Georgia Bulletin

The Newspaper of the Catholic Archdiocese of Atlanta

Photo By Michael Alexander
Ryan Carroll, 26, explains the duties he performs at Children’s Healthcare of Atlanta at Scottish Rite. Standing by his side is Riley Cerone, a career specialist with Briggs & Associates, who works closely with Carroll on various facets of his employment needs. Carroll attends St. Thomas Aquinas Church, Alpharetta. Cerone, a 2009 graduate of Blessed Trinity High School, attends St. Peter Chanel Church, Roswell.


Medical center jobs are breakthrough for young adults with disabilities

By NICHOLE GOLDEN, Staff Writer | Published March 3, 2016

ATLANTA—Ryan Carroll’s favorite place to be is on the job at Children’s Healthcare of Atlanta.

In his power wheelchair, Carroll navigates the hallways of the hospital’s Scottish Rite campus with ease and speed as he delivers lab specimens from the Aflac Cancer and Blood Disorders Center to various departments.

Carroll, 26, has been a Children’s Healthcare employee for more than a year.

“I love it. They have to tell me to go home early, ” said Carroll.

A St. Thomas Aquinas Church parishioner and member of the Knights of Columbus, Carroll graduated with a special education diploma from Roswell High School in 2010.

As a toddler, Carroll suffered from uncontrollable seizures and had a portion of his brain removed. The physical challenges he has are similar to those of stroke victims, including partial paralysis on his left side.

Children’s Healthcare of Atlanta is one of several hospitals and companies that partner with Briggs & Associates of Roswell, a company that helps those with disabilities train for and find meaningful employment.

Diane Prindle, director of business development for Briggs & Associates, said more than 1,300 young adults graduate from Georgia high schools annually with special education diplomas.

“The sad statistic in all this is that there’s 80 percent who are still unemployed,” said Prindle. “When they get out of high school, their options just plummet.”

Project Search, which began in 1996 at the Cincinnati Children’s Hospital Medical Center, offers on-the-job training leading to employment for adults with developmental disabilities. Local collaborators in Project Search include Briggs, the Fulton County school system, the state Department of Behavioral Health and Developmental Disabilities and the state Department of Vocational Rehabilitation.

“We started the program 10 years ago,” said Prindle about the endeavor. “We were the second city.”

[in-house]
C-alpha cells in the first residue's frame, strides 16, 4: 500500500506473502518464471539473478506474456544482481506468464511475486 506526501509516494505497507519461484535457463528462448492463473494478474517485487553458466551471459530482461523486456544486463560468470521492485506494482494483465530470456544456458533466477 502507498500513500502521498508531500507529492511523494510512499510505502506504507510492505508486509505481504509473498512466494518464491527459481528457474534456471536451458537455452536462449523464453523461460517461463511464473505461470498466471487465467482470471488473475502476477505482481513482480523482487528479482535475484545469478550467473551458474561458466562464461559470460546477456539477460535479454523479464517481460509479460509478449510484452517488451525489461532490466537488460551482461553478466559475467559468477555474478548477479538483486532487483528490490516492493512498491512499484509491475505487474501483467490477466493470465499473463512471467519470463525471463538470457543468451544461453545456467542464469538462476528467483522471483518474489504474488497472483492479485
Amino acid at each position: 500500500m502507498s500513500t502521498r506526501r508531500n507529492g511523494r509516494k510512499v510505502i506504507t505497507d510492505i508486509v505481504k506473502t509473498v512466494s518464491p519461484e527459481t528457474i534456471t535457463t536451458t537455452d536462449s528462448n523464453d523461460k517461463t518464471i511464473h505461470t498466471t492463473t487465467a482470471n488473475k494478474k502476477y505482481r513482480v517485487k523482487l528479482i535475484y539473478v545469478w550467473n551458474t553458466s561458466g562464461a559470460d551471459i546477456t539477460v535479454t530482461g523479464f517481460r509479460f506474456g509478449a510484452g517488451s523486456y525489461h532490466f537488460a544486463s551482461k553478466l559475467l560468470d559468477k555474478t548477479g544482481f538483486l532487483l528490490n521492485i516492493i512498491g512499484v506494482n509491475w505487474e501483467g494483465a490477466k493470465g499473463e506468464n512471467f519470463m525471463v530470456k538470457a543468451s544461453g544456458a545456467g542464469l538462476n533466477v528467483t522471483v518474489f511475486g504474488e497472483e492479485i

Prindle, a member of St. Brigid Church in Johns Creek, said connecting with fellow parishioners ultimately led to Children’s Healthcare joining the effort.

Parishioner Terry Newton has an adopted son from Mustard Seed Communities, an international charity providing homes for children with disabilities. A fundraiser for Children’s Healthcare, Newton introduced Prindle to Dr. James Tally, the former CEO of the Atlanta pediatric complex.

“Since that time, 30 individuals with developmental disabilities have been hired at Children’s Healthcare of Atlanta in meaningful, long-term jobs. Ryan is one of our more recent hires,” said Prindle.

“It’s one of the best things I’ve been a part of at Children’s,” said Michael Landis, human resources manager. “We’ve had a lot of support of our leadership.”

Prindle and Landis recently presented information at a human resources management conference on how employment programs for people with disabilities can be beneficial to all.

“Purposeful job” is vital

Bishop David P. Talley has known the Carroll family for 10 years since serving as pastor of their church, and of Ryan’s involvement in ministries for individuals with special needs.

“Ryan has now graduated and is a young man. The majority of his life will be spent in adulthood. Like his non-disabled peers, a purposeful job will provide him with his identity and feeling of self-worth,” said Bishop Talley. “There are very few, if any, options that can fill this important space. This is where we need the help of our business community.”

Bishop Talley noted that with support of companies like Briggs, Ryan and hundreds of others have the potential to become valuable employees.

“We must respond by opening our workplace doors to fill this need that no one else can fill,” said the bishop.

Carroll’s mother, Donna Carroll, said the work her son does helps staff determine the chemotherapy and other courses of treatment for patients quickly.

“He has improved cycle time,” she said.

The hospital recently offered more hours of work to Carroll. He works from 10 a.m. to 2 p.m. three days a week with extended hours the other days.

Briggs has provided job coaching for adaptive employment to Carroll, education to employers on his capabilities, and sensitivity training.